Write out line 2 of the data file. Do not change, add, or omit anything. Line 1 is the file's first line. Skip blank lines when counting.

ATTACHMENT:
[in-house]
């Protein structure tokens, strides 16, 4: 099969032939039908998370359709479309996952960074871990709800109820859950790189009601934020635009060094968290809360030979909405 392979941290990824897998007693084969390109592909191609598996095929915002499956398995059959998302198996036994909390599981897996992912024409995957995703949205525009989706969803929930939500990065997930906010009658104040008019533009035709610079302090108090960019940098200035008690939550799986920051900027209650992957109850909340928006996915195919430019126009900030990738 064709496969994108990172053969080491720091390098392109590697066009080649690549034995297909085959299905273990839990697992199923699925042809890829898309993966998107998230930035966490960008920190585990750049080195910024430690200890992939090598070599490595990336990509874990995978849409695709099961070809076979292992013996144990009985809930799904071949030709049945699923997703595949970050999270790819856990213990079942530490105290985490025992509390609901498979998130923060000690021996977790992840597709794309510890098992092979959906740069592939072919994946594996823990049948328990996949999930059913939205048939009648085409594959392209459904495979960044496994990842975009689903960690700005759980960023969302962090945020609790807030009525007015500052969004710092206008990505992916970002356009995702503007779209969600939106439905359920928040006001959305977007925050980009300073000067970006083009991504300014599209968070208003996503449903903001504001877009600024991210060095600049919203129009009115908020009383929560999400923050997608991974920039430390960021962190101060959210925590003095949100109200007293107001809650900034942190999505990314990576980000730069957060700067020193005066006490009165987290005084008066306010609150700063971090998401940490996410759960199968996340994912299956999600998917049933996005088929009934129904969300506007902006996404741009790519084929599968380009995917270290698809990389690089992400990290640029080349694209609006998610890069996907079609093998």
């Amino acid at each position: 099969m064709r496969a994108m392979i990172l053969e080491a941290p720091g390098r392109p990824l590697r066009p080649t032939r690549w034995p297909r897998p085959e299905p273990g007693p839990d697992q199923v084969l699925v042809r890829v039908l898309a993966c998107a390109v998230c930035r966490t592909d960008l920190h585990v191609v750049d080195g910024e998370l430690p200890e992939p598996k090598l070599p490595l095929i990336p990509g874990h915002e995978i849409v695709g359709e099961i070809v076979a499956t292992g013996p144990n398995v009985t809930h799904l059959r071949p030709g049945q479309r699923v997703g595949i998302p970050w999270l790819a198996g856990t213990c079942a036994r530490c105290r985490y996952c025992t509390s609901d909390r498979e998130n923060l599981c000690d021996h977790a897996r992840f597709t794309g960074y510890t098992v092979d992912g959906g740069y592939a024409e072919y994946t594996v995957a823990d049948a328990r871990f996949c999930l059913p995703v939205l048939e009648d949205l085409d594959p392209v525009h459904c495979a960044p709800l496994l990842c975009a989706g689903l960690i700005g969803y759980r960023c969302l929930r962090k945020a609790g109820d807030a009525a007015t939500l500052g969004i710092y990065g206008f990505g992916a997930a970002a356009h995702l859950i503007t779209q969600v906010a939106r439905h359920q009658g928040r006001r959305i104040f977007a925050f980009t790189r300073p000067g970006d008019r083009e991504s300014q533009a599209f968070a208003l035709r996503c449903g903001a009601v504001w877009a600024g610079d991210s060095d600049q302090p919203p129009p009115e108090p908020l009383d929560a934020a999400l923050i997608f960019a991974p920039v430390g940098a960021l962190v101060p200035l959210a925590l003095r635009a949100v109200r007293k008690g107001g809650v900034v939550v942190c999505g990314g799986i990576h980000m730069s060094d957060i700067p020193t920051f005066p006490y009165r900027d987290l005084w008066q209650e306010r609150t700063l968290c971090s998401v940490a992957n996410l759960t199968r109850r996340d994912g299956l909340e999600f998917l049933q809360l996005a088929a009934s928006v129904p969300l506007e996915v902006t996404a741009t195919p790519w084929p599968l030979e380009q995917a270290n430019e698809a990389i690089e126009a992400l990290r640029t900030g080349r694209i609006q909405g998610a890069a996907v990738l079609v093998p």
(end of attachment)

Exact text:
């Protein structure tokens, strides 16, 4: 099969032939039908998370359709479309996952960074871990709800109820859950790189009601934020635009060094968290809360030979909405 392979941290990824897998007693084969390109592909191609598996095929915002499956398995059959998302198996036994909390599981897996992912024409995957995703949205525009989706969803929930939500990065997930906010009658104040008019533009035709610079302090108090960019940098200035008690939550799986920051900027209650992957109850909340928006996915195919430019126009900030990738 064709496969994108990172053969080491720091390098392109590697066009080649690549034995297909085959299905273990839990697992199923699925042809890829898309993966998107998230930035966490960008920190585990750049080195910024430690200890992939090598070599490595990336990509874990995978849409695709099961070809076979292992013996144990009985809930799904071949030709049945699923997703595949970050999270790819856990213990079942530490105290985490025992509390609901498979998130923060000690021996977790992840597709794309510890098992092979959906740069592939072919994946594996823990049948328990996949999930059913939205048939009648085409594959392209459904495979960044496994990842975009689903960690700005759980960023969302962090945020609790807030009525007015500052969004710092206008990505992916970002356009995702503007779209969600939106439905359920928040006001959305977007925050980009300073000067970006083009991504300014599209968070208003996503449903903001504001877009600024991210060095600049919203129009009115908020009383929560999400923050997608991974920039430390960021962190101060959210925590003095949100109200007293107001809650900034942190999505990314990576980000730069957060700067020193005066006490009165987290005084008066306010609150700063971090998401940490996410759960199968996340994912299956999600998917049933996005088929009934129904969300506007902006996404741009790519084929599968380009995917270290698809990389690089992400990290640029080349694209609006998610890069996907079609093998």